F-35 Lightning ‘on track and on budget’

One of the RAF's new F-35 Lightning stealth bombers Picture: Chris Bishop

One of the RAF's new F-35 Lightning stealth bombers Picture: Chris Bishop - Credit: Archant

Britain's new stealth bomber is combat ready, despite reports of spare part shortages.

An American congressional watchdog has warned the F-35 Lightning's US counterpart has been grounded low stocks of parts and repair backlogs.

It claims on a recent Middle East deployment, American jets were only able to fly for one day in three.

Analysts have warned the RAF's F-35s, which are based at RAF Marham in Norfolk, will be affected because they depend on the same parts suppliers.

But Lockheed Martin, which makes the aircraft, said: "F-35 readiness continues to improve, and newer production aircraft are averaging greater than 60pc mission capable rates, with some operational squadrons consistently at 70pc - which is on par with readiness rates for legacy, less capable aircraft.

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"In fact, the air force recently announced that its airmen and fleet of F-35As participating at Red Flag at Nellis Air Force Base delivered 90pc rates during the exercise. Additionally, the US Marine Corps achieved greater than 75 percent readiness rates with their F-35Bs during the first combat deployment.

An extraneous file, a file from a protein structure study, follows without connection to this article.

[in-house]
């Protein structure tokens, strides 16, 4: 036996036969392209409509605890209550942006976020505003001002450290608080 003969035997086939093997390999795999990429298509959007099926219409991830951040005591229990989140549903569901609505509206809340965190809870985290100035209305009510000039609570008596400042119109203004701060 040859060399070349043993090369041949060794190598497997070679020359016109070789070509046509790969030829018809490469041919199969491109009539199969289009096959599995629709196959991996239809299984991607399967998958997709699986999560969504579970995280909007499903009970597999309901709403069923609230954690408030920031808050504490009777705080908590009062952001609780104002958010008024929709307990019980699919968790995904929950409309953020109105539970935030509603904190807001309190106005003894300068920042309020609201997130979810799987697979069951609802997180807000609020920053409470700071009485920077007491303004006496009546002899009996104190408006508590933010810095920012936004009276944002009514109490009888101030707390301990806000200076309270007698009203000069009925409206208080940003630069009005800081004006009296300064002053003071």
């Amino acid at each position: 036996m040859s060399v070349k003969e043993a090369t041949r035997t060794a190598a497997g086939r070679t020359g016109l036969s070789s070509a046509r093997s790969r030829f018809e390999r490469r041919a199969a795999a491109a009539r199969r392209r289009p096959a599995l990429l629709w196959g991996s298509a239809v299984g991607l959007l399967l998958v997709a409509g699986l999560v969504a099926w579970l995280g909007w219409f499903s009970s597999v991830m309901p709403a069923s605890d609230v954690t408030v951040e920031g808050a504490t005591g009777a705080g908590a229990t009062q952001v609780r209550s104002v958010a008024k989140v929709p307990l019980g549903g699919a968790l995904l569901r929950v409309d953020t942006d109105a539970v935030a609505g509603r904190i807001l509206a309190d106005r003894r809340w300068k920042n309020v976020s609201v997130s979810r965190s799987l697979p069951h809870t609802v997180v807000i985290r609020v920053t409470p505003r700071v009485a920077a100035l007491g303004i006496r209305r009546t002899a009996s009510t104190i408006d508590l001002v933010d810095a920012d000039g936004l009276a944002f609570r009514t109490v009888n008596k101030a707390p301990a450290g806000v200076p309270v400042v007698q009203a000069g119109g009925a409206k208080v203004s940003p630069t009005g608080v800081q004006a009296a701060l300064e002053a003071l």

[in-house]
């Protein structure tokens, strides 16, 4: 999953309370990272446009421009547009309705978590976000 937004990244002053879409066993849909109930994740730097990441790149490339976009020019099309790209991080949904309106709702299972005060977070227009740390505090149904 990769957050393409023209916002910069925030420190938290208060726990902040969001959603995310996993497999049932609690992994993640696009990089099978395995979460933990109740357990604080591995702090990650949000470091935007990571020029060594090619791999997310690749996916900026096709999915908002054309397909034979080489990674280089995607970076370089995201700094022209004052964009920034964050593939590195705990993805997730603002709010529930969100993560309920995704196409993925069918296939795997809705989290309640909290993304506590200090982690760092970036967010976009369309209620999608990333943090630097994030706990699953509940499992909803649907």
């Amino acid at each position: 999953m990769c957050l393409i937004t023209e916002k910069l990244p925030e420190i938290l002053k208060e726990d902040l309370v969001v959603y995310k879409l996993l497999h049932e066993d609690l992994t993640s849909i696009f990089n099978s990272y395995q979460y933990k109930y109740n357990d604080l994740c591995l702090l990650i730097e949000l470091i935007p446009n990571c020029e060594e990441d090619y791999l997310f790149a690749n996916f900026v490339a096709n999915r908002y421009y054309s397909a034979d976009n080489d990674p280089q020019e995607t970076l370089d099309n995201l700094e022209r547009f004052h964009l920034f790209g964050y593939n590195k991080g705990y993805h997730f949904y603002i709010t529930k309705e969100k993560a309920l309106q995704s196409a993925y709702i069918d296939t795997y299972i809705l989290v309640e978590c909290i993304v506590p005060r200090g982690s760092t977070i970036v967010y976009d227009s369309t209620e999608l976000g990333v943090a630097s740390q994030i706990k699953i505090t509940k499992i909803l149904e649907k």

"Lockheed Martin is acting to build supply chain capacity, reduce supply chain costs and improve part availability to help drive sustainment costs down while enhancing readiness."

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The Ministry of Defence said: "Our formidable fleet of state-of-the art F-35 fighter jets will offer our armed forces world-beating combat air power for decades to come. The F-35 programme remains on track and within budget and we are continually developing the capabilities of the aircraft to ensure it is equipped to counter rapidly evolving threats."

Britain has so far taken delivery of 17 aircraft, which will also operate from the Royal Navy's aircraft carrier HMS Queen Elizabeth.

The RAF and navy expect to eventually operate 138 of the aircraft, which became operational in March, when the air force's long-serving Tornado aircraft was retired from service.

After test flights from Marham, F-35s have recently flown out to Cyprus on their first overseas deployment.

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